How important is the Wine Advocate to a wine publicist now?

Very, as it turns out!

Update on April 3, 2013: Editorial Calendar and who’s reviewing what…

I asked the question below and also called the office for advice. I was told an announcement was forthcoming. The announcement has arrived and we’re back on track.


How important is the Wine Advocate to a wine publicist now?

I can’t help but ask myself this question.

Antonio Galloni, whom I Emailed just yesterday, has left the Wine Advocate.

HEADLINE: A New Web Venture for Antonio Galloni, 

Written in the New York Time, by Eric Asimov

What are we all to do?

Is it worth it to track down the next successor?

I’m just getting used to the junior writer wine lab, and poof…

Turn another page.


Having just been purchased by a company in Shanghi

Who’s really now running the show?


Looks like we’re all now going to have to watch a reality wine icon dismantle…

Before it’s next incarnation…

How important is the Wine Advocate to anyone right now?


12 Responses to “How important is the Wine Advocate to a wine publicist now?”

  1. Kevin says:

    I think the only one who profitted from this was Mr Parker..Im sure he laughed all the way to the bank..
    He got out when the getting was good..he must have seen this coming..

  2. Jo Diaz says:

    You may be right, Kevin.

  3. Eduart says:

    As you say kevin, of course He knows that It was coming.

  4. Jon Bjork says:

    Building on some remarks by Randall Grahm on the latest http://PunchDownWineShow.com, perhaps as the power of remaining wine reviewers lessens, winemakers will feel less need to please the select few, and thereby gain confidence in their own winemaking choices.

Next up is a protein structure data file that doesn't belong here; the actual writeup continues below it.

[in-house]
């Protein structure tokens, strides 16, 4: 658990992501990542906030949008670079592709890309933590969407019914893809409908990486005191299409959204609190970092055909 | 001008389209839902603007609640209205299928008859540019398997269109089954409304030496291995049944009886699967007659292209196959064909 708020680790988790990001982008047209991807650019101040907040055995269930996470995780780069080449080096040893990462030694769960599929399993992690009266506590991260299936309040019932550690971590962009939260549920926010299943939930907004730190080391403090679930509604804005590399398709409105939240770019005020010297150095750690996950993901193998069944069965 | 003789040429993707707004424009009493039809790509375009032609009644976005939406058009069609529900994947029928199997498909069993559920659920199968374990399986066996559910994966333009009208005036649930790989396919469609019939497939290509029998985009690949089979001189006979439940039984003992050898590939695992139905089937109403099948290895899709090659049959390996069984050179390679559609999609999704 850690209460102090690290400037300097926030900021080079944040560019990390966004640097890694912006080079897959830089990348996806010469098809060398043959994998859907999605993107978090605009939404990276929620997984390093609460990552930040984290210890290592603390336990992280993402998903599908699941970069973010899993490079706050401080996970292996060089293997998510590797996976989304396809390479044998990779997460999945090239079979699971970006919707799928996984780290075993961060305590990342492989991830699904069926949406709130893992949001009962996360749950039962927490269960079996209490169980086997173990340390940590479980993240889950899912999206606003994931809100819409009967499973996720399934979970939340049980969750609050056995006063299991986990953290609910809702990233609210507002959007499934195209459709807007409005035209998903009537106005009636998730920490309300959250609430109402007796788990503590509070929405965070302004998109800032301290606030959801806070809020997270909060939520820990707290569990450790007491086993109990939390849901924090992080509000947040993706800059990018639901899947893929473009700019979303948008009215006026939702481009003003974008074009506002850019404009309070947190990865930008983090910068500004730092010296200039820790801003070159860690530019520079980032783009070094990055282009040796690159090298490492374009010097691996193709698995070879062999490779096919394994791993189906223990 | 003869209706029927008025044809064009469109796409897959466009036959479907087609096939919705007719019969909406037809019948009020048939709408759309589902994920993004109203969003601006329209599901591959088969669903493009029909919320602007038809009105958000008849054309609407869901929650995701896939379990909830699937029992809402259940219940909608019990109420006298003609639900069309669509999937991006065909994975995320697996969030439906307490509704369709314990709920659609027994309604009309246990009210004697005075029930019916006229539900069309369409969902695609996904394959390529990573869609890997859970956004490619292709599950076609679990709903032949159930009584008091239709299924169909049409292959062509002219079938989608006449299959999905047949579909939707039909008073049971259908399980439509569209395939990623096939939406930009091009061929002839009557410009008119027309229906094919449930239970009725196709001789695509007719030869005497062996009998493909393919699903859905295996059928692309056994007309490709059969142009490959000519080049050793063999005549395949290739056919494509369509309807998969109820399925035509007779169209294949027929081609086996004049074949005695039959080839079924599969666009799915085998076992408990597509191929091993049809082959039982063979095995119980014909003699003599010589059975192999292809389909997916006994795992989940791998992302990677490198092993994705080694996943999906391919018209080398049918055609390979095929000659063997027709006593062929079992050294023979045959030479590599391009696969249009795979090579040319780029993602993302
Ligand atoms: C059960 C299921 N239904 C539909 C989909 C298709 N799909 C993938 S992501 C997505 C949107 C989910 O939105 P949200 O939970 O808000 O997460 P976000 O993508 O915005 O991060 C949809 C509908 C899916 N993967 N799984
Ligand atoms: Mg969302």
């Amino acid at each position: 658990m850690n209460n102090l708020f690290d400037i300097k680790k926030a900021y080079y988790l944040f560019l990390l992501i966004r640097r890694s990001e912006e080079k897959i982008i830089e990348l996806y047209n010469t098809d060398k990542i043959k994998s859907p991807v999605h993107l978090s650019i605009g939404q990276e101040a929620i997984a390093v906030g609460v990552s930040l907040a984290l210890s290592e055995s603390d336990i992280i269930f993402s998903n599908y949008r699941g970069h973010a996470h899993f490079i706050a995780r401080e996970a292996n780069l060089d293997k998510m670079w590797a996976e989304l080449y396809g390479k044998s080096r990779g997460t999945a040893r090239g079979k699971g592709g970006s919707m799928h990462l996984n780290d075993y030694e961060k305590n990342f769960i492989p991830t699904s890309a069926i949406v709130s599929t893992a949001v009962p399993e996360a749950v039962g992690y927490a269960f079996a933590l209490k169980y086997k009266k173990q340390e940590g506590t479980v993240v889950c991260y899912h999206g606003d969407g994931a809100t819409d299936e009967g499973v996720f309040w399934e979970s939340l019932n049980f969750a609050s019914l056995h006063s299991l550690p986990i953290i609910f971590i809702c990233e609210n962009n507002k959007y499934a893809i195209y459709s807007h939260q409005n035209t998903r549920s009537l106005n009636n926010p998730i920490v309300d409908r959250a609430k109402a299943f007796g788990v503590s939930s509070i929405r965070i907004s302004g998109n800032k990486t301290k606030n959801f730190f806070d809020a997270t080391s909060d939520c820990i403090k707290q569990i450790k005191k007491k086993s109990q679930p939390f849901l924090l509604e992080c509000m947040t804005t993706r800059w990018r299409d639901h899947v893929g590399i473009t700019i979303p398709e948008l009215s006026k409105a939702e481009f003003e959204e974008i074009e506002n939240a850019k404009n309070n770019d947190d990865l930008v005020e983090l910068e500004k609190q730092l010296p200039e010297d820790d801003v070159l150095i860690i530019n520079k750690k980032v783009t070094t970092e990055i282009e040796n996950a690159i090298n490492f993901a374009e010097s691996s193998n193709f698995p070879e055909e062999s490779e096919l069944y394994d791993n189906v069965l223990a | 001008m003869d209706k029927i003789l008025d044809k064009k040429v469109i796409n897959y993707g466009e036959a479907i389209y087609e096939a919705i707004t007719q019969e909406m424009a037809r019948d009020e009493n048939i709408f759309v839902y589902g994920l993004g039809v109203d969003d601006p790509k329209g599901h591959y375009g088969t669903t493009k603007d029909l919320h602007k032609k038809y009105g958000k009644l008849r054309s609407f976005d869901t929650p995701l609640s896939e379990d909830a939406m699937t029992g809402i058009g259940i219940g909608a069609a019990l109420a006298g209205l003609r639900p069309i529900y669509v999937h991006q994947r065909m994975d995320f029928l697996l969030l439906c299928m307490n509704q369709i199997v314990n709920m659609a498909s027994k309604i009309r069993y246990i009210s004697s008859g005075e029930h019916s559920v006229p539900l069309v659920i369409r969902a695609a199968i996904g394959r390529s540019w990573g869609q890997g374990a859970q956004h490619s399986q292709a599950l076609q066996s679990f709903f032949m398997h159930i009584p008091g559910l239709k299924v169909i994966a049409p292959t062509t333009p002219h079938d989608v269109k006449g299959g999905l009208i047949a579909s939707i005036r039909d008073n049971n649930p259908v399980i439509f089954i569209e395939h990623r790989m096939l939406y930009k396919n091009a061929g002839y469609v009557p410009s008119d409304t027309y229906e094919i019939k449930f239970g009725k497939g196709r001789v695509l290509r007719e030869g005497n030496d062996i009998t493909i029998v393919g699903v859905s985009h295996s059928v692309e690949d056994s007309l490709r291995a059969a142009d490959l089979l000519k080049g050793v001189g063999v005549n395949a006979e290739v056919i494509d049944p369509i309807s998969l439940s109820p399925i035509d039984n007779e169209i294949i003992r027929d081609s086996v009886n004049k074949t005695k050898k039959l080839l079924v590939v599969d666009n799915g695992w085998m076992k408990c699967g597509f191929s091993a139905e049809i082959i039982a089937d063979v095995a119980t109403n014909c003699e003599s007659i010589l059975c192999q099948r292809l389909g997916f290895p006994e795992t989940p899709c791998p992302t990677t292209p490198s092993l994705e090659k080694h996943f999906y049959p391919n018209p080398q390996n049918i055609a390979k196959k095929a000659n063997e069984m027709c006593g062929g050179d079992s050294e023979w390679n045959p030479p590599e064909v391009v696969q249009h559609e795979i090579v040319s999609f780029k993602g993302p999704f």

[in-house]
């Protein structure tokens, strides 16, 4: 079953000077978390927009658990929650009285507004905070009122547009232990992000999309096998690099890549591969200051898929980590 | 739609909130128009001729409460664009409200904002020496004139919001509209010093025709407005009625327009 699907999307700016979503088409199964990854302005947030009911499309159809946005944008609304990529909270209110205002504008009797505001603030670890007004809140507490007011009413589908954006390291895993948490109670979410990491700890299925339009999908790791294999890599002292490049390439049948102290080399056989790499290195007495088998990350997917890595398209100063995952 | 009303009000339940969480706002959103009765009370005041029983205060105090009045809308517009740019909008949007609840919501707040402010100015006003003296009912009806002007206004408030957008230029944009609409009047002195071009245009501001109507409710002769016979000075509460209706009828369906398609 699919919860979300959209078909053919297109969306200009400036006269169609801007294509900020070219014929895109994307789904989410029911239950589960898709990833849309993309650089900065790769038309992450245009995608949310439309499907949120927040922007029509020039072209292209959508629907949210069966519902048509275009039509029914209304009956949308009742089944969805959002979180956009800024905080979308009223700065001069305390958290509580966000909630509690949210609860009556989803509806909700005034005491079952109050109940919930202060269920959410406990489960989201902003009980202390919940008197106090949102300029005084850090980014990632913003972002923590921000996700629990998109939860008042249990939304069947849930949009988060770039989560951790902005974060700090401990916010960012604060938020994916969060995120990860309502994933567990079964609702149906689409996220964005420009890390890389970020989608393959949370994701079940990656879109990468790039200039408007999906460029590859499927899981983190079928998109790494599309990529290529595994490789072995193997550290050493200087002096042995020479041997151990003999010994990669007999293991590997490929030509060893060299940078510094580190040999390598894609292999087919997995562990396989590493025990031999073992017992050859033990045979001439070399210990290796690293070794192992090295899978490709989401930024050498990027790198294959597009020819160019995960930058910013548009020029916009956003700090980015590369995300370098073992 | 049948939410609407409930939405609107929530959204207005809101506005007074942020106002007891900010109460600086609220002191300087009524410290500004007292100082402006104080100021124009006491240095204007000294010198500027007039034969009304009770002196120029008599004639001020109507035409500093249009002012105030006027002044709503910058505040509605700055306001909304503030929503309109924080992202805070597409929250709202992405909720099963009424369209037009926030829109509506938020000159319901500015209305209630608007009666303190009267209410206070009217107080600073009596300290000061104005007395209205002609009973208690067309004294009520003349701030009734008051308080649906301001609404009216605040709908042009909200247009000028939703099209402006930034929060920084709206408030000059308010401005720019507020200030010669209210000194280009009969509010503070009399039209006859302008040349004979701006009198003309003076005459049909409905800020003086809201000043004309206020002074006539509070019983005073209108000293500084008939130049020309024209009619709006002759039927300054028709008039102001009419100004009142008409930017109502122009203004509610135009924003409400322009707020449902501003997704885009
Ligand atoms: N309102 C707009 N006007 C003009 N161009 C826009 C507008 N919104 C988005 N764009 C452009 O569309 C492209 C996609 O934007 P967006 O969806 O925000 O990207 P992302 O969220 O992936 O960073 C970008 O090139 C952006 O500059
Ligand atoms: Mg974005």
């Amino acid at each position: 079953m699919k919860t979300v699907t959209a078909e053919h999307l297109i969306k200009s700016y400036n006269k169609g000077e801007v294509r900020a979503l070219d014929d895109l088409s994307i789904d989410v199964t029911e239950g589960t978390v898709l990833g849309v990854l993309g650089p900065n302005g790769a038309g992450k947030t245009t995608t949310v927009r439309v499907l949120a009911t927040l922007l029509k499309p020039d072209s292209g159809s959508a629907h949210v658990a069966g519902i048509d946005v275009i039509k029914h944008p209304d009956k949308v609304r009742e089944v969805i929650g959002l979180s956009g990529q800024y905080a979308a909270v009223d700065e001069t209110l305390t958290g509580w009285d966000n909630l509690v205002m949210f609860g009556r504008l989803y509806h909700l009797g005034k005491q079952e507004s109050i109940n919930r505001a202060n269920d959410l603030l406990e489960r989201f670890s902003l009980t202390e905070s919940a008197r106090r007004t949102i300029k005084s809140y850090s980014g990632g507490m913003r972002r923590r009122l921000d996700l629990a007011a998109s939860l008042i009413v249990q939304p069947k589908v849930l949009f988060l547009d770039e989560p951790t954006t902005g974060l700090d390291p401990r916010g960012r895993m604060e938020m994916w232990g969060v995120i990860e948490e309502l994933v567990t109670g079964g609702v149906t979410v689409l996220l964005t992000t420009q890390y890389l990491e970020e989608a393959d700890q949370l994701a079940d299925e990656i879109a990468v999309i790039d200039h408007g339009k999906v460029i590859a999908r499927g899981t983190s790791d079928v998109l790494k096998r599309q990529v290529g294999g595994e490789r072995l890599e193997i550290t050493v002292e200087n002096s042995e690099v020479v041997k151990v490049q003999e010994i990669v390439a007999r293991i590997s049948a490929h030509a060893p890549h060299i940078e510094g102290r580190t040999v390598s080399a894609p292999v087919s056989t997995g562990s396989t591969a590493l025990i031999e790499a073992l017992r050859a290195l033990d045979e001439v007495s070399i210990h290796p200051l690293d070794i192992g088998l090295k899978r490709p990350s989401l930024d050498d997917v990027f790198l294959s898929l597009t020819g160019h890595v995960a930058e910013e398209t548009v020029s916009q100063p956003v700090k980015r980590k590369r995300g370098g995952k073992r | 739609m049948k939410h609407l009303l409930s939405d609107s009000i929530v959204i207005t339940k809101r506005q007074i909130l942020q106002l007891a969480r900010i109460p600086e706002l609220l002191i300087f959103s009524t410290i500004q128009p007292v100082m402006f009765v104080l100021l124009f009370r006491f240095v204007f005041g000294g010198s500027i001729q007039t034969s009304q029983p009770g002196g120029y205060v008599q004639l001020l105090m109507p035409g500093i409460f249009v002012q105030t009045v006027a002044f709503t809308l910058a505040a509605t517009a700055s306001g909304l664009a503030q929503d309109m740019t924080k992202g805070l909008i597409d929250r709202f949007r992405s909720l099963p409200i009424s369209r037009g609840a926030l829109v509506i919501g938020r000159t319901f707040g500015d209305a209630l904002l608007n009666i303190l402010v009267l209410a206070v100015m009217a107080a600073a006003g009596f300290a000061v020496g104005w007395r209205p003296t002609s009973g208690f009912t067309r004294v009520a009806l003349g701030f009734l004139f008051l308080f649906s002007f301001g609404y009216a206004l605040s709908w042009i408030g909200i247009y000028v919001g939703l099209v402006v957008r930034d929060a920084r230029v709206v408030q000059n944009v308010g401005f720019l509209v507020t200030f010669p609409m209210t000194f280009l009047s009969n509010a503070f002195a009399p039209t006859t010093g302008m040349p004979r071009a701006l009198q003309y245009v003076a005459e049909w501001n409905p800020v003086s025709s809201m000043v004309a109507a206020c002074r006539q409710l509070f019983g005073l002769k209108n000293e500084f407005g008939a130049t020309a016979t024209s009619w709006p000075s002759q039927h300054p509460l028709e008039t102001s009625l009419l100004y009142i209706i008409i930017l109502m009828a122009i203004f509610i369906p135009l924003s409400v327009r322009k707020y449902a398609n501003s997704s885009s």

5. Jo Diaz says:

    Jon, I’ve been watching the diluting of Parker, not seeing him selling The Wine Advocate until it happened, and it’s just coming apart at the seams, from my armchair view. I can’t keep up, and don’t even know what to do next, anymore…

  6. Jon Bjork says:

    I like wine reviewers as I like anyone willing to give my wine a try. That’s why I’d be willing to send out samples. But it certainly feels like throwing spaghetti on the ceiling to see what sticks.

  7. Andy Perdue says:


    Certainly to wine insiders, the selling of the Advocate and the seeming revolving door of reviewers there make a difference.

    But I would question how much it really matters when it comes to selling a bottle of wine.

    Parker has not reviewed a Washington or Oregon wine in ages because of the conflict of interest he has with Beaux Freres. Yet when Rovani and Miller gave perfect scores to Quilceda Creek and high scores to others up here, what the general public heard was “Parker scored (xx winery) a 97.”

    The American public knows who Parker is, thanks to his prowess, fame and longevity. They don’t necessarily know or care that WA is now owned by an Asian company or that he doesn’t personally taste every wine that goes in the publication.

    I suspect it will take years and billions of bottles of wine sold before Parker’s reach and power truly diminish to the point where Jo(e) Consumer actually cares.

  8. Tom Ward says:

    Great fun playing the conjecture game, further muddied by Galloni announcement. Would be nice however if people got facts right in that Parker took on an investor, did not “sell the company”.

  9. Jo Diaz says:

    Thanks for the edit, Tom.

  10. Jo Diaz says:

    From a story written by Lettie Teague in the Wall Street Journal:

    …The moves in part reflect Asia’s rise as a prime consumer of wine and other luxury goods. Mr. Parker said he is selling a “substantial interest” in the Wine Advocate to a trio of Singapore-based investors who will take over its day-to-day financial operations

    The company’s headquarters, an office just down the driveway from Mr. Parker’s home in Maryland farm country, is also moving to Singapore.

    …Mr. Parker, who will become chairman of the new company and will continue to review the wines of Bordeaux and the Rhone for the newsletter.

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